Diana or Luna; earth's moon
Luna gives us “lunar” from Latin lucere, to shine.
Symbol: a crescent Moon.
- Called Luna by the Romans, Selene and Artemis by the Greeks, and many other names in other mythologies.
- The twin sister of Apollo was Artemis; also known as Diana, Phoebe, Selene, or Cynthia; goddess of the Moon, of maidens, of hunting (the chase), and daughter of Zeus and Latona.
- In works of art, this goddess is generally represented as a beautiful maiden, clad in a short hunting dress, armed with a bow, a quiver full of arrows at her side, and a crescent on her well-poised head.
- The sudden deaths of women were attributed to her shafts; but, she was, also, a goddess of healing.
- She was often represented as a huntress, with hunting dogs and a boar’s head at her side.
- Diana is described as guiding her silvery chariot over the sky at night.
- She had three aspects: Diana in the heavens, Luna on earth, and Hecate, goddess of witchcraft, in the underworld.
A few scientific facts about the Moon and the Earth
- Moon and Earth, tied together by gravitational attraction, revolve as a double planet.
- Total eclipses occur when the Moon and Earth line up perfectly with the Sun.
- During a solar eclipse, the Moon passes between the Sun and Earth, hiding the Sun on a small area of Earth.
- During a lunar eclipse, the full Moon moves into Earth’s shadow and is blacked out.
- Because Earth spins faster than the Moon revolves, the Moon rises an average of 50 minutes later each night.
- During the new phase, Moon and Sun rise and set at the same time; but, from then on, the Moon appears in different parts of the sky: in the west as it waxes larger towards gibbous, in the east as it wanes smaller.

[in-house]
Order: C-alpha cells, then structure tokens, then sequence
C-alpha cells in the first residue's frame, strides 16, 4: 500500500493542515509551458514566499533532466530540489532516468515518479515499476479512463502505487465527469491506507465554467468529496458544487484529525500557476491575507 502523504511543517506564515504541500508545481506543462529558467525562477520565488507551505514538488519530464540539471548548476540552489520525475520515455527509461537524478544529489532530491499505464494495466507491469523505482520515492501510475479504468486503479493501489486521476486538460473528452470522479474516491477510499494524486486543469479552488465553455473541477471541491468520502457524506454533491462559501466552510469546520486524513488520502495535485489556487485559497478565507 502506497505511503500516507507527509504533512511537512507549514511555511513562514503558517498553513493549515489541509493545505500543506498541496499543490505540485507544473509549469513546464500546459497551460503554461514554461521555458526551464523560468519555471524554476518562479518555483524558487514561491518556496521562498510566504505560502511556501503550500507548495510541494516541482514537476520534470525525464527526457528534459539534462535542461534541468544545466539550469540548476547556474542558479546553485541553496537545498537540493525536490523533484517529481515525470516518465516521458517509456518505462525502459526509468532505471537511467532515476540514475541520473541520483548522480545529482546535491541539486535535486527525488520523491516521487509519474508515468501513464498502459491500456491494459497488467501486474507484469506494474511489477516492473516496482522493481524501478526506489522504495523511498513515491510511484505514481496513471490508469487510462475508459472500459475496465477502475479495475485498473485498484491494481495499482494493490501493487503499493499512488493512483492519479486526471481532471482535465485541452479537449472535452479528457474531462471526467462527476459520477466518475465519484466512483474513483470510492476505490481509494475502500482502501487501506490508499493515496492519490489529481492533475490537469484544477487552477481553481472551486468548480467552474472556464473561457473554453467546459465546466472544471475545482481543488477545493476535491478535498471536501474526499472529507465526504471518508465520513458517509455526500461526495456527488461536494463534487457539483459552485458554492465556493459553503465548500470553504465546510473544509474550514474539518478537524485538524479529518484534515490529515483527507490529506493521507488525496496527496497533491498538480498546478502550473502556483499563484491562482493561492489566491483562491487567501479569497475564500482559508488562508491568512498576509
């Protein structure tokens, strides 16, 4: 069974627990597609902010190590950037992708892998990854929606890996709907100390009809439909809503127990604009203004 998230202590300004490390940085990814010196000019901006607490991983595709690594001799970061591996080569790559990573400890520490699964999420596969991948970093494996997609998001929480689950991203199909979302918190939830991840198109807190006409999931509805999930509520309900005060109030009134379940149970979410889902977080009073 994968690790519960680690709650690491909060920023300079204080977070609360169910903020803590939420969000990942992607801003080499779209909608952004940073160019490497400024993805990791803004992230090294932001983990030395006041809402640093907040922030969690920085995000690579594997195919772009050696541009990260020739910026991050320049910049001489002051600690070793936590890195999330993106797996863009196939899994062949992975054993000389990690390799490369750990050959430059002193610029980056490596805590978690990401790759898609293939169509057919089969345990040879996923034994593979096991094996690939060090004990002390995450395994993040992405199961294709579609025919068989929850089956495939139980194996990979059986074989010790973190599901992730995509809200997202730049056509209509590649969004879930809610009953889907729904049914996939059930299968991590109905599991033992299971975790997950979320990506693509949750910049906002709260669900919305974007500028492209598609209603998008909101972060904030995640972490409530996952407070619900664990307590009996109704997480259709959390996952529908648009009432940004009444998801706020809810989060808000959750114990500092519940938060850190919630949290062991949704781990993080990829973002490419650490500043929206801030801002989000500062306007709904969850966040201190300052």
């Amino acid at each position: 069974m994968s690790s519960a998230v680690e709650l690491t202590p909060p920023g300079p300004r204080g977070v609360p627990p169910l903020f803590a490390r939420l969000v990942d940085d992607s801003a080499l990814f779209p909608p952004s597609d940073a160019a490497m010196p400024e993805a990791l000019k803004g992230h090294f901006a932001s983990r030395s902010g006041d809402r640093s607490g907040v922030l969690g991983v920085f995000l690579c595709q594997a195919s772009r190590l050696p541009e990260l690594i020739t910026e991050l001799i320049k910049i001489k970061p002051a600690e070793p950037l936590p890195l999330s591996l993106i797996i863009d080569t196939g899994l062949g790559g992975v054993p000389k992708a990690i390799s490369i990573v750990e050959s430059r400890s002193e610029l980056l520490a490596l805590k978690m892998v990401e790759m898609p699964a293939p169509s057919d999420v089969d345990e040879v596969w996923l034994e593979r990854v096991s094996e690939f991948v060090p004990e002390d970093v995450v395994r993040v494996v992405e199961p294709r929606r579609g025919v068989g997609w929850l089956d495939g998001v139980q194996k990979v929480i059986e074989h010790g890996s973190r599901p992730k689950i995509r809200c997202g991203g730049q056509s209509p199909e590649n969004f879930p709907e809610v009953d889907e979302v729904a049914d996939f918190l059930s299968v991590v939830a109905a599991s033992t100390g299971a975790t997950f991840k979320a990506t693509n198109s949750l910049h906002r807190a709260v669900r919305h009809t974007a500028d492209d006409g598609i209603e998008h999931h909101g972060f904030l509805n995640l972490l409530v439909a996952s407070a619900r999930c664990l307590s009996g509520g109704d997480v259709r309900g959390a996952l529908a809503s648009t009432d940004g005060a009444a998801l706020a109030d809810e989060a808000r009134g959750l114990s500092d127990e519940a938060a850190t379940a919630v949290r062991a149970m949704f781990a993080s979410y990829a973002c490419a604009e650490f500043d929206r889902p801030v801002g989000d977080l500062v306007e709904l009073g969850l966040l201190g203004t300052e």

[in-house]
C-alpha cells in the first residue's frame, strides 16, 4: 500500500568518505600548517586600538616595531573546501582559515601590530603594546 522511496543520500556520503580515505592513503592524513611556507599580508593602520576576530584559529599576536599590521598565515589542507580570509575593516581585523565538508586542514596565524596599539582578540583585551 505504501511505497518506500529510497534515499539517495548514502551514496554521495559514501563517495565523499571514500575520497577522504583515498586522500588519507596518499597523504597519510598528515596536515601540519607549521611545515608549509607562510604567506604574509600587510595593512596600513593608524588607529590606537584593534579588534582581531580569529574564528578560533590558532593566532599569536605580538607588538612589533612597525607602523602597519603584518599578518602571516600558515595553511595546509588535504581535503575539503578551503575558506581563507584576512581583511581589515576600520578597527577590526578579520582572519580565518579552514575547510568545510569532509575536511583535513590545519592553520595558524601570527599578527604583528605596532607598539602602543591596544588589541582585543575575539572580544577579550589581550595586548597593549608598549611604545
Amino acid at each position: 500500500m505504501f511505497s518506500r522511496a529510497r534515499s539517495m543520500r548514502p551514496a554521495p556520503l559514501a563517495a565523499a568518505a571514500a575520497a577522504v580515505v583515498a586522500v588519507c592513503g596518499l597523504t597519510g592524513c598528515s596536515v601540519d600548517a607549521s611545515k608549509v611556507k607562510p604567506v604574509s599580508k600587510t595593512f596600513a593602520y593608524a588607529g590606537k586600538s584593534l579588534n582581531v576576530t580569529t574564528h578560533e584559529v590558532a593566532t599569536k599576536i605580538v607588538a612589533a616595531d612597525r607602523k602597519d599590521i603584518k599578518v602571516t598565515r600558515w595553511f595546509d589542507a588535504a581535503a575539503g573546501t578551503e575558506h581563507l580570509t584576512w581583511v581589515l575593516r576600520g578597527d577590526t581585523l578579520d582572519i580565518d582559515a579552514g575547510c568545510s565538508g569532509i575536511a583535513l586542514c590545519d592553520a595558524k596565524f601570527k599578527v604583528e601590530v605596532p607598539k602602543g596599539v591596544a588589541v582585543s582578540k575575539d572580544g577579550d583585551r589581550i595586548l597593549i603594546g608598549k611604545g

- The gravitational force of the Moon, and to a lesser extent the Sun, raises the ocean tides on Earth.
- A great bulge of water is pulled up on the side of the Earth facing the Moon and held there.
- As Earth rotates beneath the bulge, high tides occur and then because of Earth’s rotation, the tide seems to move from east to west.
- None of the other planets has a moon like the Earth. Mercury and Venus have no moons at all, and Mars is orbited only by two tiny chunks of rock, each just one ten-millionth the size of Earth’s moon.
- Because the Moon rotates on its axis in exactly the time it takes to orbit the Earth, it always presents the same side to us.
- The Moon does not emit light. What we see is sunlight reflected from the Moon’s surface as the Moon goes through its familiar phases.
The page of planet images.
A cross reference of word units that are related, directly or indirectly, to the: "moon":
Calendar, Moon Facts;
Chemical Element: selenium;
Gods and Goddesses;
Planets in Motion;